Walking around the house at the end of this week, it didn’t look as if much had changed. But that was because most of the change happened underground.
The digger makes light work of installing a ditch for the external pipework.
This week belonged to the plumber. He was there with his assistant early in the week fitting off some of the internal tap ware. The hand-basins in the en suite were installed as well as the toilets in the powder room and family bathroom. Read more
The addition of window hoods to the house – although awaiting iron sheeting – adds a decorative as well as practical element to the front of the house.
This week the exterior of the house gained a bit more Queenslander decoration; the addition of two timber awnings over the front windows. They still need to be kitted out with some iron, but you can start to see how they will look and also how they will shade the windows. The house had a metal window hood on the now upper window when we bought it, however this didn’t seem to suit the house. These new ones are more in keeping with the original style of the home and complement the single skin look I mentioned in last week’s post. Oh, and we didn’t take the old hood to the tip, we put it out on the front nature strip and when I looked out about an hour later it was gone, freecycling at it’s best. Read more
New front door has now been glazed and a lock added. The decorative single skin effect of the Queenslander house has been added.
Kitchen cabinets, vanities, built-in drawers, a front door with glass in it and a lock, even new balustrading and front and rear stairs. It’s been all action this week!
When considering renovating the house, we decided that where possible, we would maintain as much of the Queenslander feel as we were able. This is why we opted for matching weatherboards (rather than a rendered blue board on the lower floor that I see on many renovations), double hung windows in the front with awnings (currently being constructed) and bringing back the single skin effect in the entrance and upstairs balcony areas. This is all coming together nicely. Yes, it has been a little more expensive, but we have balanced this out in savings in other areas – recycling the kitchen, sliding windows on the sides of the house and timber look vinyl rather than polished timber boards. Read more
The renovation of the bathroom upstairs continues with the installation of the shower head and taps and the free standing bath.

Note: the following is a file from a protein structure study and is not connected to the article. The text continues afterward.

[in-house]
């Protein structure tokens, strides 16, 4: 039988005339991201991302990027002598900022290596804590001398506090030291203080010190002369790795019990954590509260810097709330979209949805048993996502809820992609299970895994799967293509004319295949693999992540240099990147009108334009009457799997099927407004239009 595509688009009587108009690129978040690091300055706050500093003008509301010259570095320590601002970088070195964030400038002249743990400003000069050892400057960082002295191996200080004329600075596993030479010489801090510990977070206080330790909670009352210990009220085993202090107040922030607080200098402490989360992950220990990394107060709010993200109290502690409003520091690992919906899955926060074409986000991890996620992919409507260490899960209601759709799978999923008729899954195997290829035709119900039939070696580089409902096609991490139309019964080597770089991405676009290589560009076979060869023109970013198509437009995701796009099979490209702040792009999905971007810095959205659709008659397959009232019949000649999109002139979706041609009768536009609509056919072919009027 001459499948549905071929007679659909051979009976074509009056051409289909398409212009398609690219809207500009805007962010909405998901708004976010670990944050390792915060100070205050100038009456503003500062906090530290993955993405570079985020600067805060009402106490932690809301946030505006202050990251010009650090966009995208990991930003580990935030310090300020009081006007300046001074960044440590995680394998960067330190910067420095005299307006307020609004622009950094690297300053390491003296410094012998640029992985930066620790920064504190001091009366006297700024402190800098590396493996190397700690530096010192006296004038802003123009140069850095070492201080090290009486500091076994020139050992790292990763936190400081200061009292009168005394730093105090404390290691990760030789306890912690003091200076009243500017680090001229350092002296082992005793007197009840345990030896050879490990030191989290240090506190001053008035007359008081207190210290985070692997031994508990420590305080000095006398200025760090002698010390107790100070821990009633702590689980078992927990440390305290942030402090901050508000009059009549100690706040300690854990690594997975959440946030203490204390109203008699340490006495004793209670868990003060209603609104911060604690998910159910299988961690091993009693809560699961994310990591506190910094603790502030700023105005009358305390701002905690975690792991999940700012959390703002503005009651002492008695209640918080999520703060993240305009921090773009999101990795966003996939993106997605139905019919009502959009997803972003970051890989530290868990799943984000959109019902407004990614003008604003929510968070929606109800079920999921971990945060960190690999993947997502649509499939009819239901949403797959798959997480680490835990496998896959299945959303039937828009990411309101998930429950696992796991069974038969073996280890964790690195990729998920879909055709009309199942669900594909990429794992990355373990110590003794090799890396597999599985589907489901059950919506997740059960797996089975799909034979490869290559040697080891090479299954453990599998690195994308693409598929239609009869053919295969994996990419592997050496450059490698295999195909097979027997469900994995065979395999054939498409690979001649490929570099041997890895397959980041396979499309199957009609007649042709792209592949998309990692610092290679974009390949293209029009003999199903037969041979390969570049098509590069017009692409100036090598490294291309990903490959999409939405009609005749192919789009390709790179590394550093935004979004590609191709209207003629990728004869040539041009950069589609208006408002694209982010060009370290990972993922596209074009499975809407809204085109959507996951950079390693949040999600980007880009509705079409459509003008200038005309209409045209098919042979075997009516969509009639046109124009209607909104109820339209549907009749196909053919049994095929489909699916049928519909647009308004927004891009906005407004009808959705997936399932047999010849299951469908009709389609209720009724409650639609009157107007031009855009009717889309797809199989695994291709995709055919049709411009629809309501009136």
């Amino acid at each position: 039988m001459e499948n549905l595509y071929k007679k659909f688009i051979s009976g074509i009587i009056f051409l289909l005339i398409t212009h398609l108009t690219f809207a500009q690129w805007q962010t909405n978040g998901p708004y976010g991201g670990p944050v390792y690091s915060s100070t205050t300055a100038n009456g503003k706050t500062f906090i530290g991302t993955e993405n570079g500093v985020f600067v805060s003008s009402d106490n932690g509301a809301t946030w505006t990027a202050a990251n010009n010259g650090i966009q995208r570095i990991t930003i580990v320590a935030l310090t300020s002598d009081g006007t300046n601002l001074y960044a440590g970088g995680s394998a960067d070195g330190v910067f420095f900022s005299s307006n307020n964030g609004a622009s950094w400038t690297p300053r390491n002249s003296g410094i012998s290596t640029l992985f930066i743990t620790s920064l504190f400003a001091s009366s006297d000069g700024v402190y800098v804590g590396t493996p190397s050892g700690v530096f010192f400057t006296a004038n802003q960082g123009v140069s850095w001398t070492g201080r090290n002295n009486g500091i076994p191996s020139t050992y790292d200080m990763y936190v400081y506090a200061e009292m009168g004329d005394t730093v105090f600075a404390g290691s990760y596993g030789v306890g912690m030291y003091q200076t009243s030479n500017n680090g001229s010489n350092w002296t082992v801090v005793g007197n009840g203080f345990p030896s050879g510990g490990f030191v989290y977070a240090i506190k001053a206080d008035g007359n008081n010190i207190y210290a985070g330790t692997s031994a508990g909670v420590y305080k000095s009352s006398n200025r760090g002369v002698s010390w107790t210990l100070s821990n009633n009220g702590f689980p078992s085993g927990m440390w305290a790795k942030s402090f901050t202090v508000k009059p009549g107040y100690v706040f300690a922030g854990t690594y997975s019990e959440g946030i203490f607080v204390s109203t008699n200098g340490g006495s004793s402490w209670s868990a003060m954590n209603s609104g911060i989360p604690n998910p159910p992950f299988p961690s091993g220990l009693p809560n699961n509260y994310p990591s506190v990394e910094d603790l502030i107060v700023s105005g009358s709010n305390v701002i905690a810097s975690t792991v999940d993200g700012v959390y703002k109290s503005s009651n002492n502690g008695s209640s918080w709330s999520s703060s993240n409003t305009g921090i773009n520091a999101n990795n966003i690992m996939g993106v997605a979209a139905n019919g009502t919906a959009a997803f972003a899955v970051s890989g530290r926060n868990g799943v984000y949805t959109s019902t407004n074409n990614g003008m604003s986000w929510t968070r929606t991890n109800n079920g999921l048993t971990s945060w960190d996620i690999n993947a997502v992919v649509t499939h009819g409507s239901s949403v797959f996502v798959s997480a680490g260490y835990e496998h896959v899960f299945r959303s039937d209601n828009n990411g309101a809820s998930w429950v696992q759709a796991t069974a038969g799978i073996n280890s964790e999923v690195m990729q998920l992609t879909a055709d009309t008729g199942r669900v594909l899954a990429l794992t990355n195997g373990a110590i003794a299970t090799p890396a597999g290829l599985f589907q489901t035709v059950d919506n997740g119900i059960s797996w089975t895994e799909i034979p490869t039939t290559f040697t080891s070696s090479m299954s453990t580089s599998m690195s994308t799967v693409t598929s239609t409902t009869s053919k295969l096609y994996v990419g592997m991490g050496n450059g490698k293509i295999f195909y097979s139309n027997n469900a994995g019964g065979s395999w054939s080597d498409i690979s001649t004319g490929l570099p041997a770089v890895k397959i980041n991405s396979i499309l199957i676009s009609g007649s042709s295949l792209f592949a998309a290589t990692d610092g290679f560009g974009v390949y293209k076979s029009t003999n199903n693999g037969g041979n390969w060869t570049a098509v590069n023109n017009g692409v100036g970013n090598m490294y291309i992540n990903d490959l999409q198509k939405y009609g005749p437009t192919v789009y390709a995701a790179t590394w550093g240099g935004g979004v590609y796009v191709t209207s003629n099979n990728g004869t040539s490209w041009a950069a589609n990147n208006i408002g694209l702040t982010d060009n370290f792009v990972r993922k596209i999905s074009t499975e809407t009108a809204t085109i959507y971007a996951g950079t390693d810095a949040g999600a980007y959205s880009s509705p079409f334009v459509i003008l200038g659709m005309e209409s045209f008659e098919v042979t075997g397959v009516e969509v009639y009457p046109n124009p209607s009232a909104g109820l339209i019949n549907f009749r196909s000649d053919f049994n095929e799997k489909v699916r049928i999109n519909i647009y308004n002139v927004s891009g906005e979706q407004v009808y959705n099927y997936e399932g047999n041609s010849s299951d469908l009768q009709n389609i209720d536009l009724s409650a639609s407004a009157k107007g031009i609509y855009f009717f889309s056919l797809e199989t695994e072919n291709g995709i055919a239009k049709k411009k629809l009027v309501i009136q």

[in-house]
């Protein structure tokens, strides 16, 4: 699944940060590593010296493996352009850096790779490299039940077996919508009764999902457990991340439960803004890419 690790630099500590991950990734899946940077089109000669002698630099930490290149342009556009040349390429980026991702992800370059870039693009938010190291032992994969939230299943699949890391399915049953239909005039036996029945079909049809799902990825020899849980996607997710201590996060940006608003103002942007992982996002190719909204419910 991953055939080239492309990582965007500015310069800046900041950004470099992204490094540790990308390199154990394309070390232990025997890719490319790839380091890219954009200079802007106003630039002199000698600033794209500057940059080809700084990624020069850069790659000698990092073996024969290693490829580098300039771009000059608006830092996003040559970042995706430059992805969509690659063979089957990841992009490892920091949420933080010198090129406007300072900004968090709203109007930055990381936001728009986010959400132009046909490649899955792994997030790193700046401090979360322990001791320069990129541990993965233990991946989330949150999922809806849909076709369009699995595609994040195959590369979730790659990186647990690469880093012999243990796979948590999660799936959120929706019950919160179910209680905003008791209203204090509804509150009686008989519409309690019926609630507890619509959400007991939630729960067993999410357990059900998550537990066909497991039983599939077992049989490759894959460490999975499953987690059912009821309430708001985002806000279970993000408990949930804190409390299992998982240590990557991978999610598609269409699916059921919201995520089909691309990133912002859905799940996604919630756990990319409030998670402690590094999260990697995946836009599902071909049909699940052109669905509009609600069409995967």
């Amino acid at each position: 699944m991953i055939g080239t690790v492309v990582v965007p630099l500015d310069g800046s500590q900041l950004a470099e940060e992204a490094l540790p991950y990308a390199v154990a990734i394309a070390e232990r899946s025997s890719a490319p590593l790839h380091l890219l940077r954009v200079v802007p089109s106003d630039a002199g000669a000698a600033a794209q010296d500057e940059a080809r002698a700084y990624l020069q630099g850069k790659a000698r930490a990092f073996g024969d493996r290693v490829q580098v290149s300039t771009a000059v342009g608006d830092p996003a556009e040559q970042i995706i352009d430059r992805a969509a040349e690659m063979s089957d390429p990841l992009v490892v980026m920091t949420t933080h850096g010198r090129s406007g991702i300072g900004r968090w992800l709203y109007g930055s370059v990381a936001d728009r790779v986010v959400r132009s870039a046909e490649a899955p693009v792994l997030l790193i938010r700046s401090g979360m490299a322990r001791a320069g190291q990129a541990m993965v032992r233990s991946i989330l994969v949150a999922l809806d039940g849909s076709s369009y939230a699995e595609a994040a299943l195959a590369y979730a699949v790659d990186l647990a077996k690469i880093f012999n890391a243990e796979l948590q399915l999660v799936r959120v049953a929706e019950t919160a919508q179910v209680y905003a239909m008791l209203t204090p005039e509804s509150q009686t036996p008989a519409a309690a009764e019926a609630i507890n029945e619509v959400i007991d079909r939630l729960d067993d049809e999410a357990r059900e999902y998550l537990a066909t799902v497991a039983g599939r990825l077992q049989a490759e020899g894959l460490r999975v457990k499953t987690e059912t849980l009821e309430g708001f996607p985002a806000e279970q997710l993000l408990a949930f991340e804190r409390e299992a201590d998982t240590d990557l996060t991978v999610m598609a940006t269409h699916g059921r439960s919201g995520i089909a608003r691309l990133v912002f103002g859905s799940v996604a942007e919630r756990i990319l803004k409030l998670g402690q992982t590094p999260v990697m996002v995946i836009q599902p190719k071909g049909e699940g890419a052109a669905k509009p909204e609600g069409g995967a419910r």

We seem to have arrived at that messy stage where little bits and pieces are being done by different tradies and at different times. They arrive at the house, do a few hours of work and go again, returning a few days later to do something else. I’m sure if I was one of those well-organised renovators who had a gantt chart, I wouldn’t have quite so much of this. I guess it also would also have been easier if I hadn’t gone away for six weeks while the renovation was going on! The delay in ordering some items has had an impact. We are still waiting on the the front door to arrive as well as the kitchen and vanities to be installed. This is holding up the tiler and plumber and is also causing the painter problems as he can’t start working upstairs until the old kitchen is relocated down to the ground floor kitchen space. Read more
In Europe the houses are a lot older than here in Australia. Many of these older houses have a known history and proudly display signage to proclaim this.
Ok, I know that our cities and suburbs are relatively young compared to Europe, with many suburbs, or areas of a suburb, less than 100 years old. Here in Australia we tend to think a Victorian house or even a Post-war home as old. In my street we have a mix of house styles ranging from the ‘between the wars’ Queenslander, like ours, through to the low set brick home that was built last year (and which generated a lot of tut tutting from those owner occupiers in the street, its unsympathetic style marring the streetscape – but more of that in another post). So my question is ‘if the Queenslander is one of the oldest houses in the street, and most likely in the suburb, and we can discover its history, is this likely to make it more attractive to buyers?’ Read more